Despite some overlap, however, the majority of your classes will be unique to the specific degree program you’re in. The biggest differences in coursework will develop as you choose specializations based on your interests and career path.
In an MBA program, you’ll take courses that provide a broad overview of key business areas, including:
- Human resources
- Business analytics
You’ll also build skills in leadership and management, decision making, ethics, negotiation, strategy, and entrepreneurship.
In addition to required classes, you’ll have the opportunity to build greater knowledge in areas of interest to you. In your elective classes, you may want to focus on international business or business law, for example. You may choose to take a deeper dive into economics, labor relations, quantitative analysis, or even technology.
Industrial-Organizational Psychology Coursework
Coursework in an IO psychology graduate program typically focuses on applying the science of human behavior to the business world.
Required IO psychology classes will look at the psychology of human behavior in specific business-related situations, such as:
- Organizational psychology
- Engineering psychology
- Small group theory
- Personnel psychology
- Work motivation and attitudes
Other required classes will focus on human resources, such as:
- Employee selection and hiring practices
- Performance evaluations
- Labor relations
- Conflict management and alternative dispute resolution
- Compensation and benefits
You’ll also be required to study research methodologies, data collection and analysis, statistics, and other quantitative skills. If you’re interested in a career in research, you’ll need to have especially strong mathematical and statistical skills.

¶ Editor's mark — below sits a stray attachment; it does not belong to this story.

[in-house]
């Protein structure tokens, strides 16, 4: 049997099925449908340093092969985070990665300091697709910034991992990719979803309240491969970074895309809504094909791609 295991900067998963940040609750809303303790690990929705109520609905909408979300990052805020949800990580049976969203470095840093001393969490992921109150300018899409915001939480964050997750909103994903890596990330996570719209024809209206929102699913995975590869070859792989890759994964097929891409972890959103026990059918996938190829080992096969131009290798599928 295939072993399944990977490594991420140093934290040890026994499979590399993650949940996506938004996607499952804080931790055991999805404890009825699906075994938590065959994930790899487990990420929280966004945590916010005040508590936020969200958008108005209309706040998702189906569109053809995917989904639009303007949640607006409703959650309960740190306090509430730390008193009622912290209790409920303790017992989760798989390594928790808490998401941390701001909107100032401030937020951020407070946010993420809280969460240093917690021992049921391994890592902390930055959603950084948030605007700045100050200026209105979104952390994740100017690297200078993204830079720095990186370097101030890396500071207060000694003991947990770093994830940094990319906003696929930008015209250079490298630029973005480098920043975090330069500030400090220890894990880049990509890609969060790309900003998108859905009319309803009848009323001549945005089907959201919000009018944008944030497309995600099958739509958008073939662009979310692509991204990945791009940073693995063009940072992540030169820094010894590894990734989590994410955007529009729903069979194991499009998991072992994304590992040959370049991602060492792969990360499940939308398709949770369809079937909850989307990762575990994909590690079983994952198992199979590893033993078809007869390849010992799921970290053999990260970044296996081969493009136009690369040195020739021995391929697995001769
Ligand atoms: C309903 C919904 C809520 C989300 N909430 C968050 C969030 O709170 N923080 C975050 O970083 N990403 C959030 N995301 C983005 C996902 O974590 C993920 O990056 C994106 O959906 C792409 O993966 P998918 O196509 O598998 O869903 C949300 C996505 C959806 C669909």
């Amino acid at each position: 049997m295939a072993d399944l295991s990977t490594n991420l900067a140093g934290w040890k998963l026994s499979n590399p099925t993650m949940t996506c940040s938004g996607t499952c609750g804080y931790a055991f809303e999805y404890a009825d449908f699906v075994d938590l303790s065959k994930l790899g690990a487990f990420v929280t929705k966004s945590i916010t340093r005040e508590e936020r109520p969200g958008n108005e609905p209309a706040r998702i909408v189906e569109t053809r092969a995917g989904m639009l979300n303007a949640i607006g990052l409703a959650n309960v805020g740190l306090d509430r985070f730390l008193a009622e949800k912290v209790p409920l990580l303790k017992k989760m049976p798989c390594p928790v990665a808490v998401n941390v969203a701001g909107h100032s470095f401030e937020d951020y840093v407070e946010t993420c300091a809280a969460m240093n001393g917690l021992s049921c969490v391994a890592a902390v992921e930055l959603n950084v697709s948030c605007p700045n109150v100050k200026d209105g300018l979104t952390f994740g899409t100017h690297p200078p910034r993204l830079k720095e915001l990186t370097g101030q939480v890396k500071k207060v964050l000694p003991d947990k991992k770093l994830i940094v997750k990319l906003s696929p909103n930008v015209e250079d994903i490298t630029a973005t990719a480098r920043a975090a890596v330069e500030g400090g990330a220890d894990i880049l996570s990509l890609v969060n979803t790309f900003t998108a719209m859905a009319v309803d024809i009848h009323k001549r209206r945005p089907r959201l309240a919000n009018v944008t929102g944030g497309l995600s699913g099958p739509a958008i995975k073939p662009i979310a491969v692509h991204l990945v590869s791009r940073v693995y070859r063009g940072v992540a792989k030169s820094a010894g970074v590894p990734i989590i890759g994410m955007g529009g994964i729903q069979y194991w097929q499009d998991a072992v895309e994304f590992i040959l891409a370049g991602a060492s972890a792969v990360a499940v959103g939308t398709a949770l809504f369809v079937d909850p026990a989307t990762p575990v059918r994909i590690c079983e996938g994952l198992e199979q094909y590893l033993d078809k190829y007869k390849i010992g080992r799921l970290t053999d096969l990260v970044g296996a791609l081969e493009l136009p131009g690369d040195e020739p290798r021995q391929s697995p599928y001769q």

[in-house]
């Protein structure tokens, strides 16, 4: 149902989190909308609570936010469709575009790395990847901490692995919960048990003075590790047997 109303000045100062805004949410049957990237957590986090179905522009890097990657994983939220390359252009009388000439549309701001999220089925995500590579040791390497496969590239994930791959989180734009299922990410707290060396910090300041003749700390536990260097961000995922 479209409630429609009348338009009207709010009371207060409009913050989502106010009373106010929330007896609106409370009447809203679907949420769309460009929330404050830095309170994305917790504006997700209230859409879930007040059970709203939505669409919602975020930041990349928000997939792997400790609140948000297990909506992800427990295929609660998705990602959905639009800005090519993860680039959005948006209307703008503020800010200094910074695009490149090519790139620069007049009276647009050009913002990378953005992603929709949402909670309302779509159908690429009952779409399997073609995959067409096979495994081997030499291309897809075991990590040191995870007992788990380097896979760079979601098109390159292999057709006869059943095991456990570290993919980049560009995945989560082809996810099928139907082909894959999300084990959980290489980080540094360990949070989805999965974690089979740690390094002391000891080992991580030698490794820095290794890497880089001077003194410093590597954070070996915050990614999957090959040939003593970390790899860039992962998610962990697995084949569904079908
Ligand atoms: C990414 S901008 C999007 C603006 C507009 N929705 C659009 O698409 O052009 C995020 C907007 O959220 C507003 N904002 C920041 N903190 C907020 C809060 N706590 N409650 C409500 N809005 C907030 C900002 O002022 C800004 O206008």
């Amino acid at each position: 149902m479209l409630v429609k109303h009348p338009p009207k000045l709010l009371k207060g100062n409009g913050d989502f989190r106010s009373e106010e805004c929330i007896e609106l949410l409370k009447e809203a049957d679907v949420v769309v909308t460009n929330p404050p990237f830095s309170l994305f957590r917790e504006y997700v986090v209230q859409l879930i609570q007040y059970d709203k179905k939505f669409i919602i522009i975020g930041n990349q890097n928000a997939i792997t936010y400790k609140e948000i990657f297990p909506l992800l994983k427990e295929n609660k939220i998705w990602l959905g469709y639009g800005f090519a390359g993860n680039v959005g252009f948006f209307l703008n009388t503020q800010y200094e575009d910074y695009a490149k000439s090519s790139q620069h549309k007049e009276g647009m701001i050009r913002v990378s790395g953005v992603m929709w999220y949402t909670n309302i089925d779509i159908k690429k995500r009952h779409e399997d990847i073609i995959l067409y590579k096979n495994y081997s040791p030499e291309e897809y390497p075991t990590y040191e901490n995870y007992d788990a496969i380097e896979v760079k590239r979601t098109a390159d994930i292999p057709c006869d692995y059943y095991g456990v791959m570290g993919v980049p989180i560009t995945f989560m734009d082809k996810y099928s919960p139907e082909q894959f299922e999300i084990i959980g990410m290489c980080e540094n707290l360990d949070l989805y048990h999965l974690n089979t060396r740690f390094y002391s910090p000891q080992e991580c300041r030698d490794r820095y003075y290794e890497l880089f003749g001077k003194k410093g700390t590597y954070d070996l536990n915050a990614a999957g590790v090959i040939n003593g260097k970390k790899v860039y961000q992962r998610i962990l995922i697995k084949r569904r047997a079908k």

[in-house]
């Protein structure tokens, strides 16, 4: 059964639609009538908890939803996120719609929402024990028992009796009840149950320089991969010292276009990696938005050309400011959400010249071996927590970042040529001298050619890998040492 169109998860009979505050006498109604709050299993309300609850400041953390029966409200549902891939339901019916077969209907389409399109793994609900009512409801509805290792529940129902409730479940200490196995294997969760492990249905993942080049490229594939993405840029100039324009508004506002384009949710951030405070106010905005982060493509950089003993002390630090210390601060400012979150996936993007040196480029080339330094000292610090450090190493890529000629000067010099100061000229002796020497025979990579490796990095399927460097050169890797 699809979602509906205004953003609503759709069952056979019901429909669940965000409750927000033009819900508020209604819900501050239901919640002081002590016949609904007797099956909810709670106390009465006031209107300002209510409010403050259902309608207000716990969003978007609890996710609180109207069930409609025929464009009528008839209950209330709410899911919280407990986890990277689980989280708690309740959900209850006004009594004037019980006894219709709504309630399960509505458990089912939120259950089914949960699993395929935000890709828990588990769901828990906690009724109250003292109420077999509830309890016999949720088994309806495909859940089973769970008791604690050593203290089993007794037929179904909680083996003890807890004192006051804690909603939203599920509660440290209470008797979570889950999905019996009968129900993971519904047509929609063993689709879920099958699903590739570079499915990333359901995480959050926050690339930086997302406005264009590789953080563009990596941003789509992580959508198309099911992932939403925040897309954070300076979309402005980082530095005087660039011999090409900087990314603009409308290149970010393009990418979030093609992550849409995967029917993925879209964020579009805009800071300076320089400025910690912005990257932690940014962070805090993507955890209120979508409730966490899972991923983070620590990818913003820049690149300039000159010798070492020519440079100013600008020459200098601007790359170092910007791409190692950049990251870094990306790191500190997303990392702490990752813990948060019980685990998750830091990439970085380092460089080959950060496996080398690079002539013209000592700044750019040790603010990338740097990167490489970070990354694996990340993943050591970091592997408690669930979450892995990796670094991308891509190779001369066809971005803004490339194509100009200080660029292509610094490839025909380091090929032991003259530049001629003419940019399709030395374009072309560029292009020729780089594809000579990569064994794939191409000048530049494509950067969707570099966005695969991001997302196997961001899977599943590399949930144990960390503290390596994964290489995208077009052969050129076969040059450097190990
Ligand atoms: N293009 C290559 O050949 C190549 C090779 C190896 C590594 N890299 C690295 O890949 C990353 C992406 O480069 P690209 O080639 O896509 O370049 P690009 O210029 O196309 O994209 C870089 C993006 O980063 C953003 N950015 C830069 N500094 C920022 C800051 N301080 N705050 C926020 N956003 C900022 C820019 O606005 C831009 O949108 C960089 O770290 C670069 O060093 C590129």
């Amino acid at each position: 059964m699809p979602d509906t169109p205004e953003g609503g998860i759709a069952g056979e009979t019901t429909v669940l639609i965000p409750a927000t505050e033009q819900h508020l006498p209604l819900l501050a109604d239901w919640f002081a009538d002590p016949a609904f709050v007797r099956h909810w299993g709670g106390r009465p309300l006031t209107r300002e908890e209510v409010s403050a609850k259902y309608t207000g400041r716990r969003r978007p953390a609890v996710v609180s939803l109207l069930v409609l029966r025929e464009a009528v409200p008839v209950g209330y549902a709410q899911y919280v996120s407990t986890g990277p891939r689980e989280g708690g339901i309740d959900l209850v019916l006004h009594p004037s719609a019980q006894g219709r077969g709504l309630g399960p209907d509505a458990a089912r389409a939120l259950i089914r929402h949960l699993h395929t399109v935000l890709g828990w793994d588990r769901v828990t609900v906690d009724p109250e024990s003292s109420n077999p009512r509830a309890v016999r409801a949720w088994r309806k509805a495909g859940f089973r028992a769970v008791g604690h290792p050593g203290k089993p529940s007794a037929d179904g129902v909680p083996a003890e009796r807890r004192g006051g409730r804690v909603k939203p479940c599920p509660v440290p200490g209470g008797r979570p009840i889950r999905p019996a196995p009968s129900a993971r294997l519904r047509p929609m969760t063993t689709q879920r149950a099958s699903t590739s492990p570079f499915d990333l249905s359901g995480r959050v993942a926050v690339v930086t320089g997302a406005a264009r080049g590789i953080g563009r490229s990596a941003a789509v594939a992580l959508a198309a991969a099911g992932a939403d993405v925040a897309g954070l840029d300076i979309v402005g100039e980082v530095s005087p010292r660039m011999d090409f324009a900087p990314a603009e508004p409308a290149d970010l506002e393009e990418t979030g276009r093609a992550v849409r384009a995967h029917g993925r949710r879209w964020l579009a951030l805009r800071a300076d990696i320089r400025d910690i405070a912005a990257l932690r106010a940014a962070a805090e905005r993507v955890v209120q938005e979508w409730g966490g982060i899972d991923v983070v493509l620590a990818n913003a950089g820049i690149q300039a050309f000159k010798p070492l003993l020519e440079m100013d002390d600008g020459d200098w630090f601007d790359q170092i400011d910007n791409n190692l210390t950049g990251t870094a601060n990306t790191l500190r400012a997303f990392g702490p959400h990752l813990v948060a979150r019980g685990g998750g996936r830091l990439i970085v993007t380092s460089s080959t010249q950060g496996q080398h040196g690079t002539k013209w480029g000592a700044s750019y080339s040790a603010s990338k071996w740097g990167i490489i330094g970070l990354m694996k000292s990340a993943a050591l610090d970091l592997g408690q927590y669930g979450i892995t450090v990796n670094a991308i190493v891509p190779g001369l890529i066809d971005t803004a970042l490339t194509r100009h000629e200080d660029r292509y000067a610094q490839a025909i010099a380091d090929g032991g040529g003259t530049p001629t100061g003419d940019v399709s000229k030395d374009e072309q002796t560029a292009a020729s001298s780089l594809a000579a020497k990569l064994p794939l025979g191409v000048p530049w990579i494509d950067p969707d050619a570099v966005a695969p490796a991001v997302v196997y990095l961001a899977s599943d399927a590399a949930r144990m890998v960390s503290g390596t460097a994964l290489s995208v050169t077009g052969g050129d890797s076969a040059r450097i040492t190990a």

As in an MBA program, elective courses allow you to build greater knowledge in key areas of interest to you. In an IO psychology program, your choice of electives could provide greater knowledge of the business world, for example, or enable you to specialize in a specific area.
In Harvard Extension School’s IO psychology program, for example, potential electives might include:
- Behavioral Economics and Decision Making
- Business Rhetoric
- Future of Work
- Optimizing Leadership
- Diversity and Inclusion Management
- Power and Privilege in Systems
While by no means comprehensive, this short list of examples demonstrates the variety of course options available to you as you pursue your graduate degree in IO psychology.
For more information on the specific skills that you’ll need to pursue a successful career in industrial-organizational psychology, read our blog post 10 Skills You Need to Become an Industrial-Organizational Psychologist.
How To Get Started on Your Graduate Degree
The good news is that you can start either of these degrees at any point in your professional career, whether you are fresh out of college or seeking a career change.
At a minimum, you’ll need to have an undergraduate degree before you can begin a graduate degree program (unless you are enrolled in a dual degree program).
Your undergraduate degree doesn’t need to match your current degree goals. You don’t need a BS in business to pursue an MBA. You don’t need a BS in psychology to pursue a master’s in I/O psychology. However, you may find that you need to take some prerequisite classes to build skills and qualify for graduate-level courses.
The first step in getting started is choosing the type of graduate degree you want. Next, you’ll have to decide how you want to pursue that degree. Finally, you’ll need to research graduate programs that will enable you to achieve your goal.
Researching the many high-quality programs available today in either field will help you understand the requirements, time commitments, cost factors, and other important information you need to get started.
Earning your MBA or your master’s in industrial-organizational psychology will be challenging. But regardless of the degree you choose, it’s a great way to keep your career moving forward in the right direction.